In 2004, Tim Russert challenged President Bush with this question, “In light of not finding the weapons of mass destruction, do you believe the war in Iraq is a war of choice or a war of necessity?” President Bush stumbled in his reply, “I think that’s an interesting question. Please elaborate on that a little bit.”
Even though President Bush was unable to answer the question, Russert was merely highlighting the fact that opponents of the Iraq War frequently criticize the conflict as a “war of choice” rather than a “war of necessity.” It was a fair question and deserved a better answer than what the President gave.
What would have been a good answer to Russert’s question? The best I’ve seen appeared in an Op-Ed last week in the Wall Street Journal. In this particular article, David Rifkin and Lee Casey argue that almost every war that America has ever fought has been a war of choice. They write:
“All wars are wars of choice, because it is almost always possible not to fight. The real question is whether the price of peace outweighs the costs of war.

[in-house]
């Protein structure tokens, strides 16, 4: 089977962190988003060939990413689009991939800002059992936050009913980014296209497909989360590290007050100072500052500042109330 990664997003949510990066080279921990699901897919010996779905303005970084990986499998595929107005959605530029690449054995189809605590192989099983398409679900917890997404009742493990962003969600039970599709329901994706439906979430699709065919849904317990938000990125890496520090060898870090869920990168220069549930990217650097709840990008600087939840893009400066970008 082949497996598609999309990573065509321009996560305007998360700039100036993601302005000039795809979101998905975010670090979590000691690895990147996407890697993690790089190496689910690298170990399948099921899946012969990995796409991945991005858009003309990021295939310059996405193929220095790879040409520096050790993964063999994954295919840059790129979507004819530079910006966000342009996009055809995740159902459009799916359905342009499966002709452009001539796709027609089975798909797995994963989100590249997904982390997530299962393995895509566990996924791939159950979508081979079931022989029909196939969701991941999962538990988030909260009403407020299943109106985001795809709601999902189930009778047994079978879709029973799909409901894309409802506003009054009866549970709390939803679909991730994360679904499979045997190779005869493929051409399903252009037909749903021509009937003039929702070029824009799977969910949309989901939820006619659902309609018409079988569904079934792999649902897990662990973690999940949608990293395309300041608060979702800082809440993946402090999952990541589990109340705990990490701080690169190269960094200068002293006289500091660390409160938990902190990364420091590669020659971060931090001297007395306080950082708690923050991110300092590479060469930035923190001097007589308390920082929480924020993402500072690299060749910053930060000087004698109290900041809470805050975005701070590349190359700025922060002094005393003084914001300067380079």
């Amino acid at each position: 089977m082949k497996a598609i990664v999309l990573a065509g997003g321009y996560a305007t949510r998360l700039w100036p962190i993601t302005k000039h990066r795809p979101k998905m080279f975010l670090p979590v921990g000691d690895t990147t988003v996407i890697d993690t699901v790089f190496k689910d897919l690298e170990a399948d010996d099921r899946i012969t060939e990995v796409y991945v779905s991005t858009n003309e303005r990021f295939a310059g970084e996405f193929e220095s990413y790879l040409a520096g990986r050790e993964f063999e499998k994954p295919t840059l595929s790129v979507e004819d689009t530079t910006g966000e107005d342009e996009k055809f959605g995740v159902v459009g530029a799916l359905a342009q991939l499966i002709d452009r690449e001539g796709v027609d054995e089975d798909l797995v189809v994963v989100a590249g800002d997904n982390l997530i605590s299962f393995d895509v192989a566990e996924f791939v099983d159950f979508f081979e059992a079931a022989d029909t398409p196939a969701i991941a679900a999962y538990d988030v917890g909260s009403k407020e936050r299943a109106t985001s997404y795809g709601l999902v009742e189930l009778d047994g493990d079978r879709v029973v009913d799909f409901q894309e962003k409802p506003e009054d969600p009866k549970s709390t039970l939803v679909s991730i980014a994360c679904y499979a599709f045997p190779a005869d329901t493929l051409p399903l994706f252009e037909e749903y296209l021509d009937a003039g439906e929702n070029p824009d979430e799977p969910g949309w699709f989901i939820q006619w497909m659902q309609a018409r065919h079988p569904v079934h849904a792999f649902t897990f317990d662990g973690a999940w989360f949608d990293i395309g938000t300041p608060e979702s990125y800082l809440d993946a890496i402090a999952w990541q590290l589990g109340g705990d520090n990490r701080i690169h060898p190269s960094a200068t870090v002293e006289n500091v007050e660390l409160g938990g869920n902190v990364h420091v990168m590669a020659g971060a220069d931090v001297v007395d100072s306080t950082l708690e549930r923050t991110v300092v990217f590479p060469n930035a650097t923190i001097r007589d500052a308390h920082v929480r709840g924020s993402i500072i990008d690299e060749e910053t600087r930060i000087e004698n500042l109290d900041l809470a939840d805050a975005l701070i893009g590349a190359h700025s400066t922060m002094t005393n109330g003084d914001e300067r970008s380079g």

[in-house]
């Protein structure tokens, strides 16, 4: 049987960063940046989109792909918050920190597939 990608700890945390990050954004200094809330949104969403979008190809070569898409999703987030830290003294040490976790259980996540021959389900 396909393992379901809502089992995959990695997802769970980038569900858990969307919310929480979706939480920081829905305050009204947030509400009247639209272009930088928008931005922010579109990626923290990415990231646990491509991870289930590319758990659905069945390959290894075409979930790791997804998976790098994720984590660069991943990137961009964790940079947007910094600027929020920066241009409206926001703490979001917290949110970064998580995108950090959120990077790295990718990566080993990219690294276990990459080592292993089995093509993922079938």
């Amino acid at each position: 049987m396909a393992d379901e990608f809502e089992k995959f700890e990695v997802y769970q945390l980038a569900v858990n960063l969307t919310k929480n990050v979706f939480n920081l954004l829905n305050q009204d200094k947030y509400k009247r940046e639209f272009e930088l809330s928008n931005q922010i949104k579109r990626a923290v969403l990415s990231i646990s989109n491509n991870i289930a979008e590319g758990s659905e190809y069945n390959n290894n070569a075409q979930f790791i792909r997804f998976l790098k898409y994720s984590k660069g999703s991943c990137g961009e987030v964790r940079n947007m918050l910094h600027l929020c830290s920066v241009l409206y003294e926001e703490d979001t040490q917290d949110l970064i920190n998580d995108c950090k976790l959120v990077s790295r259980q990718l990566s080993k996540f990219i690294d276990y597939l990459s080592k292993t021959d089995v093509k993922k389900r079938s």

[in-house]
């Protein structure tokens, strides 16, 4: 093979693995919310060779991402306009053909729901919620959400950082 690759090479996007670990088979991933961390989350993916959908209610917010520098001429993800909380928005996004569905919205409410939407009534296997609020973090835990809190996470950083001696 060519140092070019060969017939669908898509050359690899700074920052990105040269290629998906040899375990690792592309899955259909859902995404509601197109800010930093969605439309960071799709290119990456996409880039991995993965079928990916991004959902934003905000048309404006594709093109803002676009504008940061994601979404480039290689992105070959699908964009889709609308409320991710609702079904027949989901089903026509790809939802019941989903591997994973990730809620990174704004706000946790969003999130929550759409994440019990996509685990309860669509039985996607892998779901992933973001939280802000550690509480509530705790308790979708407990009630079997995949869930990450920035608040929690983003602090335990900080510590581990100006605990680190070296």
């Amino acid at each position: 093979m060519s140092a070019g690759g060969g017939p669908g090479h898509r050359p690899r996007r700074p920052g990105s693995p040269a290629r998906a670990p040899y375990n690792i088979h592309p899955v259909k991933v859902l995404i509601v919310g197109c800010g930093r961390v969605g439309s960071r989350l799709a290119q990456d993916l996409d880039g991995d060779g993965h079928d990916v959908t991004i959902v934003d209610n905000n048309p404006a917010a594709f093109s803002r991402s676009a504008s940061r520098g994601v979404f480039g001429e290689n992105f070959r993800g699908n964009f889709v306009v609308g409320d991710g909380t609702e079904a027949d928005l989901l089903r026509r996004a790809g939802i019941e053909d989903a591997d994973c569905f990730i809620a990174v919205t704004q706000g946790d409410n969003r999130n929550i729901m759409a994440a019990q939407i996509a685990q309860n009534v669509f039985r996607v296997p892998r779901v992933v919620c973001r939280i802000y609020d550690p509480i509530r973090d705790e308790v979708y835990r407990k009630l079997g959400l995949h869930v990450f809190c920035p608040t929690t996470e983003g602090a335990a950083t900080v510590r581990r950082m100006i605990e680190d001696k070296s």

“Although the U.S. has resorted to armed force hundreds of times, it had engaged in only 10 major conflicts before 9/11, including the Revolutionary War, the War of 1812, the Mexican War, the Civil War, the Spanish-American War, World War I, World War II, the Korean War, the Vietnam War and the first Gulf War. In each instance, American leaders chose to go to war because they believed national interests were at stake. However, in only three of these conflicts was the nation’s existence even arguably threatened. And, even in each of these instances, options other than war were available. . .
“In 2003, President Bush chose to confront Saddam Hussein â€“ who indisputably was hostile to the U.S., who had used weapons of mass destruction in the past, and who had given aid to terrorist groups (though not directly to Osama bin Laden). The president may well have acted on faulty intelligence â€“ as the Senate Select Committee on Intelligence now claims â€“ but he did not ignore or suppress intelligence proving that Saddam wasn’t a threat after all. Rather, he acted on available intelligence and in light of Iraq’s past record.
“Going to war may have been a choice others wouldn’t have made. But it was no more a war of choice than any of our other wars.”
This one is a must-read: